The Ant-Man Cometh

Just a short post today (pun intended), as I focus my creative energies on writing some fiction…

The next installment of the Marvel Cinematic Universe, Ant-Man, is released next week, on July 17. Despite writing previously about my enjoyment of the series, I can’t help but feel a little apprehension about this film.

Ant-Man poster

Ant-Man will be the twelfth installment of the series, and the first film since 2011’s Captain America to focus solely on the introduction of a new superhero. Last year’s Guardians of the Galaxy was a highlight of the series, but it also represented a break from the established superhero formula, feeling more like a Space Opera than anything Marvel had previously attempted. Going back to that traditional superhero formula, with a concept as unusual as Ant-Man, will be a real test for Marvel. Although Ant-Man was a founding member of the Avengers in the comics, his name certainly doesn’t carry the mainstream appeal or cultural recognition of Iron Man or Captain America or the Hulk.

The MCU has demonstrated significant momentum at the box office. They are an established and reliable brand. Their audiences are emotionally invested in the series. However, the series is in constant danger of franchise fatigue, as audiences can potentially tune out after a few dud films or the sense that the studio isn’t attempting anything new. This year’s Age of Ultron may have done incredibly well at the box office, but it certainly wasn’t the best film in the MCU. I think Ant-Man, with its relatively unknown lead character, will reveal the true state of Marvel’s box office pull.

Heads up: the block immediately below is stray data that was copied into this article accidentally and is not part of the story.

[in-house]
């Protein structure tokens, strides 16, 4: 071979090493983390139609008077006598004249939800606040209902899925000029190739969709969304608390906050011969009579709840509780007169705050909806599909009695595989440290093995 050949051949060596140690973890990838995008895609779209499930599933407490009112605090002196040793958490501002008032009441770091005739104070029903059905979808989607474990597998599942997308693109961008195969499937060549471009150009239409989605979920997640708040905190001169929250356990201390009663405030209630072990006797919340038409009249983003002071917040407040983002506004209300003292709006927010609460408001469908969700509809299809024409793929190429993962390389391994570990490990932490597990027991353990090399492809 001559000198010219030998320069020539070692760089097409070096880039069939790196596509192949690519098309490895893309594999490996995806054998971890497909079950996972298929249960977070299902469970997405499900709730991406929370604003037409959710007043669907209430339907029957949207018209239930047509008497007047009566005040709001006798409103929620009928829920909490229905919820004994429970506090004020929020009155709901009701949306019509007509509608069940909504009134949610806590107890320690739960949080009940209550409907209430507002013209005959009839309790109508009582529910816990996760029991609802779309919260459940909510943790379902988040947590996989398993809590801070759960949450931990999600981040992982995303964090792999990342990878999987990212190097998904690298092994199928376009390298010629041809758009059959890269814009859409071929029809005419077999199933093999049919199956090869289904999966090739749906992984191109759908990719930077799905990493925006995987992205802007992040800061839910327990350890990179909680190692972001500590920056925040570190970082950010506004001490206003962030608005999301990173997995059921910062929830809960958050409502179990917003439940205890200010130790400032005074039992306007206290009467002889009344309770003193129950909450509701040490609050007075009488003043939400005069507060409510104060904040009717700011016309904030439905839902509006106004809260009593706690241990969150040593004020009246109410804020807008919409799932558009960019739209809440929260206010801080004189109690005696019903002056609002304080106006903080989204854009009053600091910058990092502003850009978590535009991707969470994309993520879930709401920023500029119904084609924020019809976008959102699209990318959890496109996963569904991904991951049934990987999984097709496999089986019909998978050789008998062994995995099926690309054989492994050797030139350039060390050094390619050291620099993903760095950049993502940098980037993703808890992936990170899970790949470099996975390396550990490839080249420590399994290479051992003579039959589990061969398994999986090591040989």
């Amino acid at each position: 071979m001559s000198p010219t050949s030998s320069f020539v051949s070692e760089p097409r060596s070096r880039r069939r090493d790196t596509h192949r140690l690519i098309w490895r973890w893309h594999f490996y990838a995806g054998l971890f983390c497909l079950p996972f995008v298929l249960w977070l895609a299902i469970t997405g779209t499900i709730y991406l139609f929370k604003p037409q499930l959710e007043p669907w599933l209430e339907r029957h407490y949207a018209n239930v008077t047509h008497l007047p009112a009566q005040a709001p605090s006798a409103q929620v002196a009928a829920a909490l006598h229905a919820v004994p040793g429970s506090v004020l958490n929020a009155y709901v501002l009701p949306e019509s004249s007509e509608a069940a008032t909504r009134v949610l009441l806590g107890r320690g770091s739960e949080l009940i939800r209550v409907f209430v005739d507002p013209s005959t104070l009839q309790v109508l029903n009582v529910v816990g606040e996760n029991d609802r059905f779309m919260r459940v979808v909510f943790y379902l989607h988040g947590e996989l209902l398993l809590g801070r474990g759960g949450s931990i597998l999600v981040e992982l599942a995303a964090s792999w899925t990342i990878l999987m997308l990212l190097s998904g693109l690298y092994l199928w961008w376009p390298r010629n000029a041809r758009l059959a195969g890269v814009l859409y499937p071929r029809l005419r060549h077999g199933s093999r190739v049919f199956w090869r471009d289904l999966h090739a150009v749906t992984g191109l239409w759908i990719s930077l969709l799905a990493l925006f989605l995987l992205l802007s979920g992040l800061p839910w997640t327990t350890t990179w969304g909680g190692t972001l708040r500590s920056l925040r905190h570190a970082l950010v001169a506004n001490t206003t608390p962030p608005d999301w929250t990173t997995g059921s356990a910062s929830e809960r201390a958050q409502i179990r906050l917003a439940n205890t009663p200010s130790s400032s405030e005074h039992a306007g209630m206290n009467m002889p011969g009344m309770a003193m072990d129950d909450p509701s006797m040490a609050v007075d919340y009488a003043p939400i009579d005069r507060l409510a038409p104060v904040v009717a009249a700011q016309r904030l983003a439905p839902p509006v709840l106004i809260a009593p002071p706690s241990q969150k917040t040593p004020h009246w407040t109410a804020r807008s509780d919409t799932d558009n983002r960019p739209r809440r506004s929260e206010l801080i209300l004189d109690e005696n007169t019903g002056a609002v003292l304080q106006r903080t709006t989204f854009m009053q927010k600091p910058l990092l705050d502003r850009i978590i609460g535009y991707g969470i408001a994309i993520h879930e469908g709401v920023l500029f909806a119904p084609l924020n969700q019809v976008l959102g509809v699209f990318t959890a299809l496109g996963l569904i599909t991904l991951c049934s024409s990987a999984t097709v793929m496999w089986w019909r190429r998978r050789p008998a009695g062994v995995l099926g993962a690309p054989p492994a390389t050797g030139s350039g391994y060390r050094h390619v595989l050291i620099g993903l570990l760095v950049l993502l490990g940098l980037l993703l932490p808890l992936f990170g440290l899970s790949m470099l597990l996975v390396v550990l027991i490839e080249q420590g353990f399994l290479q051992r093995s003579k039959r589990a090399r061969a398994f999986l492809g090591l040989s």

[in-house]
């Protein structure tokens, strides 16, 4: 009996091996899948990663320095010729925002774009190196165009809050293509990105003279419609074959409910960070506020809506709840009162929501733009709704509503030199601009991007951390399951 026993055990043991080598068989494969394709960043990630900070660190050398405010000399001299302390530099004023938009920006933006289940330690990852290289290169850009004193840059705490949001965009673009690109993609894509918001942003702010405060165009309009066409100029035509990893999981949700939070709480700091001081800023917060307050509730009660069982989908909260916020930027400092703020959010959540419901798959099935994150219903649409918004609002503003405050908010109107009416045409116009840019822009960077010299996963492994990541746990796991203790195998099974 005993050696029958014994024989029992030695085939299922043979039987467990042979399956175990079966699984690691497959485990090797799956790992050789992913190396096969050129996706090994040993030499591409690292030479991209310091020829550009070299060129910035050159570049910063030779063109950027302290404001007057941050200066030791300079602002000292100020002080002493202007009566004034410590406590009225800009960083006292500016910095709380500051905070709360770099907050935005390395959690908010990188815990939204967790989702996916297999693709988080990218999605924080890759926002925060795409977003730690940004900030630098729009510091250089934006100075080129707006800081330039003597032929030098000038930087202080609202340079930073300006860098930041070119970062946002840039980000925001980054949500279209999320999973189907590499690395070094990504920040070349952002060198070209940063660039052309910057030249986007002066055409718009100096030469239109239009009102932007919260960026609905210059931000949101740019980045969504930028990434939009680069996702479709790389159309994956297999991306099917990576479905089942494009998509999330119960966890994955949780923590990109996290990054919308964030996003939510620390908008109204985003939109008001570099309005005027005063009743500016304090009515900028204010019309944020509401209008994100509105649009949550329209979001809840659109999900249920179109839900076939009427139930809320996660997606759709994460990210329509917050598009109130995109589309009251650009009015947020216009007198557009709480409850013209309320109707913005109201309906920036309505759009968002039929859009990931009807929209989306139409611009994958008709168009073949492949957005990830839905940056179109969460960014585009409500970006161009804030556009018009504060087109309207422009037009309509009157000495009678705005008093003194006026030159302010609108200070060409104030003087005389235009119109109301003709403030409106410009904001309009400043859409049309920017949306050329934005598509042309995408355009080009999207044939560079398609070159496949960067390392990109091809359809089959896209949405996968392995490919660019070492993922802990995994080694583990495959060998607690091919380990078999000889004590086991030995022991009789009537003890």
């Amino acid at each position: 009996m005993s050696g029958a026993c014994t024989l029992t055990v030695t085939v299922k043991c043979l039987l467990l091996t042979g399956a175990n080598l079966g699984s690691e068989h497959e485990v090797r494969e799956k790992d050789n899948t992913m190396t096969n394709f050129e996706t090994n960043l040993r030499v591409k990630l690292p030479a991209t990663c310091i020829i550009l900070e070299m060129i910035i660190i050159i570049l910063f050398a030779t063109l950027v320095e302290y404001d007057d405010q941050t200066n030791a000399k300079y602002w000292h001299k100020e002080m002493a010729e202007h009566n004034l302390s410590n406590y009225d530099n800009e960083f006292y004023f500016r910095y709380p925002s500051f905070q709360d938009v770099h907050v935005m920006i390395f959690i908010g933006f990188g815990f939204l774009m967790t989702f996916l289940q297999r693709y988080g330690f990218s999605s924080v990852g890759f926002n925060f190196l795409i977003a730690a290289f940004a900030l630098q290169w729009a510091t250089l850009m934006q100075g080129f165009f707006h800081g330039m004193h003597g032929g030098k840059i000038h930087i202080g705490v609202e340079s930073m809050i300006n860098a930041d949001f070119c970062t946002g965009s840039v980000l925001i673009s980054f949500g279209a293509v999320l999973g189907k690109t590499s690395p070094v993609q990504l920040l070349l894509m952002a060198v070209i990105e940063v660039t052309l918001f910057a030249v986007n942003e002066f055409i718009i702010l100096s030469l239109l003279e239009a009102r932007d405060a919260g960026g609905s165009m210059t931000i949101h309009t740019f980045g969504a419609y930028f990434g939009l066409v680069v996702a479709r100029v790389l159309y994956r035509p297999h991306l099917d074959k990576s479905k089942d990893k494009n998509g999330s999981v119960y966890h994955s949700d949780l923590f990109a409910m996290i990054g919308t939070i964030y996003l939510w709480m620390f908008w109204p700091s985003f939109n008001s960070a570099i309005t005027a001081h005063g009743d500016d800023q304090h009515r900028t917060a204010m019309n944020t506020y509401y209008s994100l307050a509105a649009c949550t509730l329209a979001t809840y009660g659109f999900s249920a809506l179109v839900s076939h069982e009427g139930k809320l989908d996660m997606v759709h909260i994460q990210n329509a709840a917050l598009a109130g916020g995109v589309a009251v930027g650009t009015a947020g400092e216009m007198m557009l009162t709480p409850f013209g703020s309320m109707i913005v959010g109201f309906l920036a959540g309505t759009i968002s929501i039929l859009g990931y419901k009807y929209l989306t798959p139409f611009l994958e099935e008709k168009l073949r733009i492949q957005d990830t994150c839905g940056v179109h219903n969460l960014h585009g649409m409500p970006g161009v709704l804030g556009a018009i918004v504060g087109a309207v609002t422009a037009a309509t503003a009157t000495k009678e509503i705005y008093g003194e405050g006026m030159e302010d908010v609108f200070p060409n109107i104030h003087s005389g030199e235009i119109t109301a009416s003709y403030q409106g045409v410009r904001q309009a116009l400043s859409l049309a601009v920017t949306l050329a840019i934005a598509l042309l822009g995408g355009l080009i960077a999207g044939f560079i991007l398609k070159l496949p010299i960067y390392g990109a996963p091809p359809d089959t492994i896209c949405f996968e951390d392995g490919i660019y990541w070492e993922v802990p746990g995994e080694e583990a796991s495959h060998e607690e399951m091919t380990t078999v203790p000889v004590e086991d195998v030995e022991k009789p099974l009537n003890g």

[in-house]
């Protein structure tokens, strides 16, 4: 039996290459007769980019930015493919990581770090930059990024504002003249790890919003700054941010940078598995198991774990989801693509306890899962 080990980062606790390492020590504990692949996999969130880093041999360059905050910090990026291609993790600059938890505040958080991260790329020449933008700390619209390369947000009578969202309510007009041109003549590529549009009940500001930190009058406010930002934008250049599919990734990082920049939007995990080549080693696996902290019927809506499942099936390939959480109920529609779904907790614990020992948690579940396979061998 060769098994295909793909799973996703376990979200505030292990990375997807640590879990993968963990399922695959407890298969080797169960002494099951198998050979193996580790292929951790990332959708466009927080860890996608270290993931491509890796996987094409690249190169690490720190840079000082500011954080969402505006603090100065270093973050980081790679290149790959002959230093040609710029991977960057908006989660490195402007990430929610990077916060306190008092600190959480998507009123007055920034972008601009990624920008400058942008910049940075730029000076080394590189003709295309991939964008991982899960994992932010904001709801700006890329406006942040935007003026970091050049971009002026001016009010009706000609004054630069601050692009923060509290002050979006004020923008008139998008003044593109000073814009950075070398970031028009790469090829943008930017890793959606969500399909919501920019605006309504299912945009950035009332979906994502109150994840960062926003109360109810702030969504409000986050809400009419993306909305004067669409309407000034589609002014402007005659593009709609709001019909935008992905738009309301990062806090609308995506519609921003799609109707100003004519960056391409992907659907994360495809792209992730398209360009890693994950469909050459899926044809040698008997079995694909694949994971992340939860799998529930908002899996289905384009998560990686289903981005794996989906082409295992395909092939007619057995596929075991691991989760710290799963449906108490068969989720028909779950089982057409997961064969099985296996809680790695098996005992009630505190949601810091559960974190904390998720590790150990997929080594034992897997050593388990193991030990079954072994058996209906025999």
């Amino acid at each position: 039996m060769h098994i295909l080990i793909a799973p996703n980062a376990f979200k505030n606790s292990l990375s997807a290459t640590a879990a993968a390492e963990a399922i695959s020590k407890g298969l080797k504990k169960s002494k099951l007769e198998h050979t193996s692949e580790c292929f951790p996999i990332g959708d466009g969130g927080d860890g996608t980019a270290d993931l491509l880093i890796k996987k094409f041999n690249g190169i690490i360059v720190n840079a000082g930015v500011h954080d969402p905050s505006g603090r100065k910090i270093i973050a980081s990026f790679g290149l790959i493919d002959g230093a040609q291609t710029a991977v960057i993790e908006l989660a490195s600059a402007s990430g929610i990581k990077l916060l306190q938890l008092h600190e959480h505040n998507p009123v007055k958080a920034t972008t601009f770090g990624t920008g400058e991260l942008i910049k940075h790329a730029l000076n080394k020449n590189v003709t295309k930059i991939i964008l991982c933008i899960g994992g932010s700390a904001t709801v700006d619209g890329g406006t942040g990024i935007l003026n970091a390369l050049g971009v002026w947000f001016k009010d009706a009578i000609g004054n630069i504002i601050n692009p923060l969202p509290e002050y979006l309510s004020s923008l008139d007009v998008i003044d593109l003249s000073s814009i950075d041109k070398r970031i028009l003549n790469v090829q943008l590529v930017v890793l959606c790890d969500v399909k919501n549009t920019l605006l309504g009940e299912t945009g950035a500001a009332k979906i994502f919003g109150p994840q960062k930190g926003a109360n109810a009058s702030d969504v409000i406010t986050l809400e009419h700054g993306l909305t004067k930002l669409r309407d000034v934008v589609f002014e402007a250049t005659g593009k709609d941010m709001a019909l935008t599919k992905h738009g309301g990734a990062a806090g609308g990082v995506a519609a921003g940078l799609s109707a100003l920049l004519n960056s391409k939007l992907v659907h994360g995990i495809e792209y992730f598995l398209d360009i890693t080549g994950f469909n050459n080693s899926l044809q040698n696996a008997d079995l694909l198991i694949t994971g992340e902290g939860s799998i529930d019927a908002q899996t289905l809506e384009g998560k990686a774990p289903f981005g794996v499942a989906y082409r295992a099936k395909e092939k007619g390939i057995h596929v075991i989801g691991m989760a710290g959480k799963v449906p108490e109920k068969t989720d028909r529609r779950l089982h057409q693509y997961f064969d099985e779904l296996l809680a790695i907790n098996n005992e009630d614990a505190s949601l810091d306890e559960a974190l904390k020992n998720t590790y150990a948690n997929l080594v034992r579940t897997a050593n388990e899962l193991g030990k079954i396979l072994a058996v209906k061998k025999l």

Ant-Man received a lot of early negative press when director Edgar Wright left the project, apparently due to creative differences with the Marvel studio. And although replacement director Peyton Reed has certainly produced some good films, there has been some lingering doubts about the film ever since. Edgar Wright is a favourite of fandom – his Three Flavours Cornetto trilogy cemented his place in our hearts – and there seems to be some residual support for his decision to leave the film. He’s portrayed as the underdog, the visionary filmmaker who was forced to leave by the big corporate studio. It certainly doesn’t help that Joss Whedon has been full of praise for Wright’s treatment of the film. It remains to be seen how much of his vision was damaged (or salvaged) in the process.

Marvel's concept art for the film.
Marvel’s concept art for the film.

The film has also been plagued by some fairly average trailers. The first few trailers thoroughly failed to arouse my excitement, despite the usual Marvel blend of action and comedy. (Though, admittedly, the toy train falling over still elicits a chuckle.) I’m a big fan of this series. I would probably pay money to see a three-hour biopic of Howard the Duck as long as it fit into the MCU, so it’s disappointing to see that the early Ant-Man trailers couldn’t overcome my reservations about the film. Perhaps franchise fatigue is beginning to set in…

However, some of my doubts have been assuaged by the latest international trailer:

Maybe it’s the music. Maybe it’s the revelation of more backstory. Maybe it’s the pretty looking explosions. Maybe I’m just a sucker for the Marvel juggernaut. But I am beginning to warm up to Ant-Man.

Will it rise to the challenge set by the previous films? We’ll find out next week.

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